Anita Dufalla, Post-Gazette
The state Legislature's latest foray into tax reform requires school districts to put referendums on the May 15 ballot that will pit wage earners against retirees, renters against homeowners and school districts against each other.
Meeting the mandates of Act 1, the Taxpayer Relief Act of 2006, has been a frustrating experience for the state's school districts. Each had to devote inordinate amounts of time and money to develop a referendum that will give their voters a chance to change the way school taxes are collected.
The result is 498 unique referendums that will be considered by voters in their respective school districts next month. Pittsburgh, Philadelphia and Scranton were excluded from the referendum requirement.
The referendum questions, customized for each school district, will ask voters whether they want to reduce their school district property taxes by increasing the current earned income tax or creating a property tax.
Kevin Fischer, president of the Baldwin-Whitehall school board, said the referendums create "class warfare" between senior citizens and the working class and will pit school districts against each other.
If people in Baldwin-Whitehall vote to raise the earned income tax by 1 percent while neighboring school districts reject the referendums, wage earners will move to a school district with a lower wage tax, he predicted.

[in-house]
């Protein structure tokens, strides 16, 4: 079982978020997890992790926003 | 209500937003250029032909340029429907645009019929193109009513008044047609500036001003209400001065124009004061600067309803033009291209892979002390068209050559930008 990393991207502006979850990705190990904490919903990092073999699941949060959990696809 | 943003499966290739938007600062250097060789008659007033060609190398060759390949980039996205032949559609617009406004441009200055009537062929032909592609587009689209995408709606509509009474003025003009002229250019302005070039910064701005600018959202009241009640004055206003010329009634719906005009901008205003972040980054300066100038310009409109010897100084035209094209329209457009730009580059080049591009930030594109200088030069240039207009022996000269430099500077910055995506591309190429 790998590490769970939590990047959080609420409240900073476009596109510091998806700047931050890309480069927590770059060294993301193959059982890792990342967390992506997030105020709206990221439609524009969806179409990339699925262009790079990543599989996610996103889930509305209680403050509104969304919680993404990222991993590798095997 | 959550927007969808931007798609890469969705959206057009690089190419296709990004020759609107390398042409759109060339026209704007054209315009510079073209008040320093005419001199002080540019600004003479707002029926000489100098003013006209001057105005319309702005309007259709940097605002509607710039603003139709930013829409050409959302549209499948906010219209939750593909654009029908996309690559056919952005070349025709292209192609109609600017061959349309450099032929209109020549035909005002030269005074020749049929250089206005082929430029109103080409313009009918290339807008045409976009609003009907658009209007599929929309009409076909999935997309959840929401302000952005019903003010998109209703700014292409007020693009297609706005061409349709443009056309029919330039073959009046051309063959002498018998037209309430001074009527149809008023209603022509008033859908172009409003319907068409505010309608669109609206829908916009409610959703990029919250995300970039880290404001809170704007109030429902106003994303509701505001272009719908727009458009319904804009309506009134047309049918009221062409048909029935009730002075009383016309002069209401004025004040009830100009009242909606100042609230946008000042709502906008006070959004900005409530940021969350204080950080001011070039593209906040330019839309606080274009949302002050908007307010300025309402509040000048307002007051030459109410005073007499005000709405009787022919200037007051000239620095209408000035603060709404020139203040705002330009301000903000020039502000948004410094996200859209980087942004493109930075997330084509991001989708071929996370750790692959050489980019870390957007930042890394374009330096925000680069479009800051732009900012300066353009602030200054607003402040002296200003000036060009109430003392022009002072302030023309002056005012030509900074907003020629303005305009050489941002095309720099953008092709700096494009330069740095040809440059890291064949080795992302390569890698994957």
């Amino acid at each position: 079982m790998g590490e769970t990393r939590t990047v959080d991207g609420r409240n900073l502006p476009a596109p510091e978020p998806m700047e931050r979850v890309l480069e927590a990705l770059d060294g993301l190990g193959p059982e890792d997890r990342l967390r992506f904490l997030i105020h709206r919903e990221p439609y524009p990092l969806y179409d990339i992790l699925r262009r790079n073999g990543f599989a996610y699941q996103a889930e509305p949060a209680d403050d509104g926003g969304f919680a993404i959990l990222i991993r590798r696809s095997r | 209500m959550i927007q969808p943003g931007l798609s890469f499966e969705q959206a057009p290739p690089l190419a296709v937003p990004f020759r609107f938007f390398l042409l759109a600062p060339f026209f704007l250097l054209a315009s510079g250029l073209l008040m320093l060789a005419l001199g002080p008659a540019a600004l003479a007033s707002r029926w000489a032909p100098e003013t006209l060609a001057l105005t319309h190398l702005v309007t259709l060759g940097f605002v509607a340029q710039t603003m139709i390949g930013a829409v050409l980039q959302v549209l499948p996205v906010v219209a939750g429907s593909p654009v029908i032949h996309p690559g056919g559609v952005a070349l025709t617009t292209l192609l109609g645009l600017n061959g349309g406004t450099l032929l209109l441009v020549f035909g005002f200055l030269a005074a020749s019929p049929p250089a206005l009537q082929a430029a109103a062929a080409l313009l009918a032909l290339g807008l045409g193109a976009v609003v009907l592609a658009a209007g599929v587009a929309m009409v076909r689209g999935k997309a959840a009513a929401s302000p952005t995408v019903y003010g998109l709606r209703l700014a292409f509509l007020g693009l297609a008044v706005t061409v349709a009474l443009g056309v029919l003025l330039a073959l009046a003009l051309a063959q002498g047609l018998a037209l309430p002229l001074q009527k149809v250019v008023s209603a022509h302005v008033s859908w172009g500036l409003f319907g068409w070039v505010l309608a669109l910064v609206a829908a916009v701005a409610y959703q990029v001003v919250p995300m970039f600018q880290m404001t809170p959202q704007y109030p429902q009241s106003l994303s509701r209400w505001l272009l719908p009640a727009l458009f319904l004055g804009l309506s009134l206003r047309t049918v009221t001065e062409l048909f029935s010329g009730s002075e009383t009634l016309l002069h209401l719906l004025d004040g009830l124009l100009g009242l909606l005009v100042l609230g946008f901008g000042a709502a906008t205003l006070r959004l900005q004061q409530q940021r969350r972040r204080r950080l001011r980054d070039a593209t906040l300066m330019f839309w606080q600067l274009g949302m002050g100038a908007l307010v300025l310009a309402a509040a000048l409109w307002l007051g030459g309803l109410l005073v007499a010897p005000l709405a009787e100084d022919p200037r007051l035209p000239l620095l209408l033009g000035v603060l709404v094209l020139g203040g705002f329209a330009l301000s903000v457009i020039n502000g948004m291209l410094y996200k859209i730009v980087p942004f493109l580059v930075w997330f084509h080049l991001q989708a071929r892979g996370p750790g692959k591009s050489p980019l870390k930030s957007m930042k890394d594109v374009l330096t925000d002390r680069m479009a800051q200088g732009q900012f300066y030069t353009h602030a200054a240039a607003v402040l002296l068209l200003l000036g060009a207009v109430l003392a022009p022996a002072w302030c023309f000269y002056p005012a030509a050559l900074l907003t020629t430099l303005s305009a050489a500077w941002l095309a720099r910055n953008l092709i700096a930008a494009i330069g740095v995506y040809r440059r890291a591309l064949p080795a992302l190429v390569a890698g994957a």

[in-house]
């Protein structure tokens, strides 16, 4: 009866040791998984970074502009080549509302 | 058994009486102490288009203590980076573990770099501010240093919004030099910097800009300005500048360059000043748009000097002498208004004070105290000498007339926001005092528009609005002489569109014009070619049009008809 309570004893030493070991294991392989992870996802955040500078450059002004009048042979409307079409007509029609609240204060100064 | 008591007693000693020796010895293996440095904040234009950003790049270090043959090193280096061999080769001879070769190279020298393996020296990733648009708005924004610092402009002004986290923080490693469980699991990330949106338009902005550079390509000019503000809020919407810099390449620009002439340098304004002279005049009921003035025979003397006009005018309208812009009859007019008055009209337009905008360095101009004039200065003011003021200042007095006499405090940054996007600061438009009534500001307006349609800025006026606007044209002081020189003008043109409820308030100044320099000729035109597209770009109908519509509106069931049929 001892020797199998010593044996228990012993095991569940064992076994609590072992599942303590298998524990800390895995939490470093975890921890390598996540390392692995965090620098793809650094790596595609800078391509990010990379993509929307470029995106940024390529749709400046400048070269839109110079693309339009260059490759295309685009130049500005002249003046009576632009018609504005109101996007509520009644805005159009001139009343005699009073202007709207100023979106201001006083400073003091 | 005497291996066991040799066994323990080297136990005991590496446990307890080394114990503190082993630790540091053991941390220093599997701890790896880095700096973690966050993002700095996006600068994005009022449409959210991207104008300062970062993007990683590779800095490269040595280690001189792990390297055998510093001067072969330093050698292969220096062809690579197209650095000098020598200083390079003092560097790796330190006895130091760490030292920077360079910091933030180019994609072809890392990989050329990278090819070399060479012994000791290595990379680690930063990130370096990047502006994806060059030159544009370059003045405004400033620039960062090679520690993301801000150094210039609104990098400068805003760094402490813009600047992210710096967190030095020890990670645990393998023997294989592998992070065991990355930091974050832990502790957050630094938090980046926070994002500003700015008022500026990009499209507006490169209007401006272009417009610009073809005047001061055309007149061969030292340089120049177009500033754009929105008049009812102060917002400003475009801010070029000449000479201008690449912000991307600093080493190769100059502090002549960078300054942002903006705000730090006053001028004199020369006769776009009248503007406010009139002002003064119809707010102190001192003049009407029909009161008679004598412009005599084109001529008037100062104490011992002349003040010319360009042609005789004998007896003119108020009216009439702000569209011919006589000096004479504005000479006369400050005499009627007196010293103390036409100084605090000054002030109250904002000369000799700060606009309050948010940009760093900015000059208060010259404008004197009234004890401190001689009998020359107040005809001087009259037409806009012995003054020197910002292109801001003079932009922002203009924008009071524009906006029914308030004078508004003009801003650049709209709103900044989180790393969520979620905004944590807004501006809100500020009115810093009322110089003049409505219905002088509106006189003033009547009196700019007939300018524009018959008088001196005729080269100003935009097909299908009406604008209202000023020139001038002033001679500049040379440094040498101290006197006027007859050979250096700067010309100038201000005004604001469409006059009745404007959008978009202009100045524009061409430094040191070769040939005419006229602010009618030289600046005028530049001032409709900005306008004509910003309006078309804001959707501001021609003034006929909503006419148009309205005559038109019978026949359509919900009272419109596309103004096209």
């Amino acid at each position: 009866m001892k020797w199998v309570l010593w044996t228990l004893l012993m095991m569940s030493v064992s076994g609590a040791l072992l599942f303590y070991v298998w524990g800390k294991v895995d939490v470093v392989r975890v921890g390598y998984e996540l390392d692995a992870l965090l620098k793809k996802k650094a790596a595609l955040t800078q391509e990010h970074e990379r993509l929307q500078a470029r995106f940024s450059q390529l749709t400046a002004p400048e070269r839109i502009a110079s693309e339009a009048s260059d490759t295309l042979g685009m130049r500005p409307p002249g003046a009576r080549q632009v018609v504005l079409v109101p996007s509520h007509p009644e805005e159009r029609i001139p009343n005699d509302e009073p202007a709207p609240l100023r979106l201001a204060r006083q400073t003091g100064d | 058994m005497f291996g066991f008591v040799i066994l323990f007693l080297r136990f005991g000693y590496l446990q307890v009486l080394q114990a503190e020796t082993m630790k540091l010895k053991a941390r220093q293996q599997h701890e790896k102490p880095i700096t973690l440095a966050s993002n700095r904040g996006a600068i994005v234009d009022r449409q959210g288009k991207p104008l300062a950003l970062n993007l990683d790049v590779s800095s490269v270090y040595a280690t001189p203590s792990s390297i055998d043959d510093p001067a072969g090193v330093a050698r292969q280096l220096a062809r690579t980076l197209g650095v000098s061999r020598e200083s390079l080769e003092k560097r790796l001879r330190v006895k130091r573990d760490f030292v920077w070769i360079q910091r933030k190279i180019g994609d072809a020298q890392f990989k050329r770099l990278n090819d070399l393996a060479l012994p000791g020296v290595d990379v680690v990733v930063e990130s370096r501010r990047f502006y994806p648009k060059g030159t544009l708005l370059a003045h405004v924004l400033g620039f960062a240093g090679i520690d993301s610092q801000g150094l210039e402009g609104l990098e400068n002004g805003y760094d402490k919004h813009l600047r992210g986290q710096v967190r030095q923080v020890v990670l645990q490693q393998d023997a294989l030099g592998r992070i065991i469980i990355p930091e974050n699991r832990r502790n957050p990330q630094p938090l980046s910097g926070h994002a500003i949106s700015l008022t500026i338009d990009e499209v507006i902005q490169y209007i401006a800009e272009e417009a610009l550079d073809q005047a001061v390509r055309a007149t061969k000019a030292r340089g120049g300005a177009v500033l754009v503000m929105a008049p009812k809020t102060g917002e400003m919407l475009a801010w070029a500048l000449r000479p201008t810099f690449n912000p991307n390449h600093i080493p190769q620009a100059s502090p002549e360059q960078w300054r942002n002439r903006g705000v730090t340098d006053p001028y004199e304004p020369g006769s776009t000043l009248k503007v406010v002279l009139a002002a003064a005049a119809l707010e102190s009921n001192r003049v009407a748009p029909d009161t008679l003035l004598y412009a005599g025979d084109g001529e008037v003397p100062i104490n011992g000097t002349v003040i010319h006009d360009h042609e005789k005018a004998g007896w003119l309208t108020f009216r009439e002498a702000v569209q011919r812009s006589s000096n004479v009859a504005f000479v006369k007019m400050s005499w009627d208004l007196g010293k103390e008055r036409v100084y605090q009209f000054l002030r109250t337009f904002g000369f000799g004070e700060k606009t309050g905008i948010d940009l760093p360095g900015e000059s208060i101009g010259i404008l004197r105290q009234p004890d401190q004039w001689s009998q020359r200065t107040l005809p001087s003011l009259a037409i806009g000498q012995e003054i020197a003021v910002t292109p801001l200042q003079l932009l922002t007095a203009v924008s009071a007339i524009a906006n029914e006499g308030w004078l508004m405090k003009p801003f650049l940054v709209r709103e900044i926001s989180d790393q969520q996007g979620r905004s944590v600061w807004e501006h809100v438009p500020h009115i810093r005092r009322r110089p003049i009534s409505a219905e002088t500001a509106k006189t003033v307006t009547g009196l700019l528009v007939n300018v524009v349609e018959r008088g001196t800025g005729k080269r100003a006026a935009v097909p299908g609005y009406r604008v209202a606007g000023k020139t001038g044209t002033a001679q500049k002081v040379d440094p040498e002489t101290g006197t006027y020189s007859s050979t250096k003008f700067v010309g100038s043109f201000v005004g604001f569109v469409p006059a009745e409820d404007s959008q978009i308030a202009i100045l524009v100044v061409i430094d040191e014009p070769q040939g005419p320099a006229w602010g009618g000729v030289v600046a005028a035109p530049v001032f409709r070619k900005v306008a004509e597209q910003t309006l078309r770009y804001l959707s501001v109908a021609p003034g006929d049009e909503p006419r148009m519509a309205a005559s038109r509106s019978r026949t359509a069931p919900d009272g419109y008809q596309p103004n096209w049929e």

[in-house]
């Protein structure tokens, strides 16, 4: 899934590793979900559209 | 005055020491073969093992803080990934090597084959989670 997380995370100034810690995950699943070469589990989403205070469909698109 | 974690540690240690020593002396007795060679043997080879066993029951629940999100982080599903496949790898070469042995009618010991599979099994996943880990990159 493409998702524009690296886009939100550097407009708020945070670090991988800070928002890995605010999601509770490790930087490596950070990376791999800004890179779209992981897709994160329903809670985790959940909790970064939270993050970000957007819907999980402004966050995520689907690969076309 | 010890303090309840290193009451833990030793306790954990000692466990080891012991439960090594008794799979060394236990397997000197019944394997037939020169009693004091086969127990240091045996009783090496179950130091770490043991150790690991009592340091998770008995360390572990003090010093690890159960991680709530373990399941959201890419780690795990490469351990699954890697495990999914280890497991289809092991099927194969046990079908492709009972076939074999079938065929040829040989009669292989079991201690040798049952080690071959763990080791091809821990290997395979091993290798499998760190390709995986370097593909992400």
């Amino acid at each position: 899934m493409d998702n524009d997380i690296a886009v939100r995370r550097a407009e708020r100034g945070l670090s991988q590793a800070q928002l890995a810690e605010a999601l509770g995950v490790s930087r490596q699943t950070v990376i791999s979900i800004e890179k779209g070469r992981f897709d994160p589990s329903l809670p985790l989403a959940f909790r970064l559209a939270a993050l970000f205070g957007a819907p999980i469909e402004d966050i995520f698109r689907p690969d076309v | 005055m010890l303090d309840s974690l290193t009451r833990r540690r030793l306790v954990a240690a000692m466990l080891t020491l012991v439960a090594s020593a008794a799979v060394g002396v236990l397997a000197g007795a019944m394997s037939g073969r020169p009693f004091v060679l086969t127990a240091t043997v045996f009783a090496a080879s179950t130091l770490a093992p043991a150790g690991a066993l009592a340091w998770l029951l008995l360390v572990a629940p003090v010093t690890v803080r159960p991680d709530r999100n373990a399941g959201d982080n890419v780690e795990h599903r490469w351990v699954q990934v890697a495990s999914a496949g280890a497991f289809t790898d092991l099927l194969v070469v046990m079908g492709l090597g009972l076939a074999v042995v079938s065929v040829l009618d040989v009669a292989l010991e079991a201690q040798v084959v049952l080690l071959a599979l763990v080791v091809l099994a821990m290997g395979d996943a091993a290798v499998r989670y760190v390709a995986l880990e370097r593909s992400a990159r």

Mr. Fischer said that's what happened when Pittsburgh had a 4 percent wage tax into the 1990s.
"There was a mass exodus to the suburbs," he said.
On the ballot
Most Beaver County school districts levy about 0.5 percent in wage tax now, and most are proposing to add between 0.5 percent and 0.7 percent.
Western Beaver is among the exceptions, though its numbers are somewhat deceiving. It now levies 1 percent in wage tax, but splits that with Glasgow, Industry and Ohioville. It keeps the standard 0.5 percent.
Western Beaver is atop the list, though, in proposing a full 1 percent bump in wage tax. Superintendent Enrico Antonini said he'd be surprised if voters approved that, especially when it is projected to yield an average savings of only $250 per property owner.
Mr. Antonini said that would be fine with him. He sees problems with a higher reliance on wage taxes.
"We have a high percentage of people who are delinquent in their wage taxes," he said, forcing the district to make additional efforts to collect.
The problem comes partly because few residents work within district boundaries, Mr. Antonini said, and many employers will not withhold taxes from employees from other school districts.
The opposite appears to hold in Rochester. There, according to Superintendent Dean Galitsis, the district calculated the minimum income tax increase it is allowed to request, which worked out to 0.38 percent, and asked for that.
As for voter reaction, he said, "My suspicion is very strong that it will be approved," which he would welcome. He said 1 mill in Rochester brings in about $70,000, giving the district little flexibility when it comes to boosting revenue, and the income tax would be another tool.
He said the school board and a tax commission, which studied the issue, concluded that the minimum raise "seemed to be the cheapest and fairest way to go."
In order to qualify for the reduced property taxes, property owners must have filed for an Act 50 Homestead/Farmstead Exclusion with their county assessment office.